Fishways have been installed to allow migrating adults to pass upstream, but for smolts to reach the sea, they must be captured before they pass through the turbines, transported downstream by truck or barge, then released below the Bonneville Dam on the Columbia River. Unfortunately, no more than 40 percent of the smolts are captured. The others become resident rainbows, spending their entire life in the river and never reaching the size or attaining the fighting ability of their sea-going cousins.

The steelhead season on the Snake opens September 1. Migrating fish arrive in early September, but at that time, water in the Snake is normally in the mid-60s. So, many steelhead duck into the Clearwater River, where the water is considerably colder. There they wait for the Snake to cool before resuming their migration. Many also hold in the coidwater plumes from the tributaries. The plumes may extend downstream for several miles below the confluence. By early October, the Snake has cooled into the mid-50s, so many steelhead move out of the Clearwater, and fishing in the Snake starts to pick up. The action peaks from early November through Thanksgiving.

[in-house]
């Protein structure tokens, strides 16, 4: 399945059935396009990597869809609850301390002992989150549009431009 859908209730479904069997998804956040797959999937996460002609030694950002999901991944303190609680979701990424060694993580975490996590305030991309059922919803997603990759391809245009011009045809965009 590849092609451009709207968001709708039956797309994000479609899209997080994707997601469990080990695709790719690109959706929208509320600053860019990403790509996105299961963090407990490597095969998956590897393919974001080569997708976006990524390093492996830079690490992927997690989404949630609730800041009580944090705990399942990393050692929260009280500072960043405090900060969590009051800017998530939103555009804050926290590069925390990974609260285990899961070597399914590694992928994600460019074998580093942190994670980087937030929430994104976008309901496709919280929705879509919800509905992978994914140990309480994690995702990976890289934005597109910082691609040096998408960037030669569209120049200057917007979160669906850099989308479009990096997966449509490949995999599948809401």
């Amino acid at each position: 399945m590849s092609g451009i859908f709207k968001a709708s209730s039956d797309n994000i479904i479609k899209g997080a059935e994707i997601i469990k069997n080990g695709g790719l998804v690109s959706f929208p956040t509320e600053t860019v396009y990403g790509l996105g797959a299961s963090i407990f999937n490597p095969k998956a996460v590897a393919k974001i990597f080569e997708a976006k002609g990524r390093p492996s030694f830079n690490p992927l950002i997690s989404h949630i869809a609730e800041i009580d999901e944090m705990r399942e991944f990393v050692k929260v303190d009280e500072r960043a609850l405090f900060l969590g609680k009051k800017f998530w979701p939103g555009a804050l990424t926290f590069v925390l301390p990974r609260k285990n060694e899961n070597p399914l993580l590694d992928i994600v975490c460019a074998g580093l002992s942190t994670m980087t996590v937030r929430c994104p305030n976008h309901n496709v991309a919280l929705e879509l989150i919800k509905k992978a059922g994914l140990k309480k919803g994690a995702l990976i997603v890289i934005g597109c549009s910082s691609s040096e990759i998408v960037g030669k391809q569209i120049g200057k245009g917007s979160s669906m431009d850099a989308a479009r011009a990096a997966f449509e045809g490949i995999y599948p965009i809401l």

Steelhead caught in the Snake run 5 to 9 pounds. A larger strain of steelhead, fish running 13 to 15 pounds, enters the Clearwater River, and a few of these fish are caught in the Snake below Lewiston.

To locate steelhead, look for areas of moderate current with a bottom of grapefruit- to cantaloupe-sized rocks and water at least 3 feet deep. Usually, the fish lie along a current seam, in the tail of a pool, in troughs on the bottom, or in a "soft spot," a slow area surrounded by fast current.

Once steelhead enter fresh water, they stop feeding, but they occasionally strike lures as an instinctive response or in defense of their territory. Anglers are often frustrated when they see fish tailing all around them but fail to get a single bite. While steelhead fishing can be a challenge, there are many ways to improve your odds and tempt even the most uninterested fish.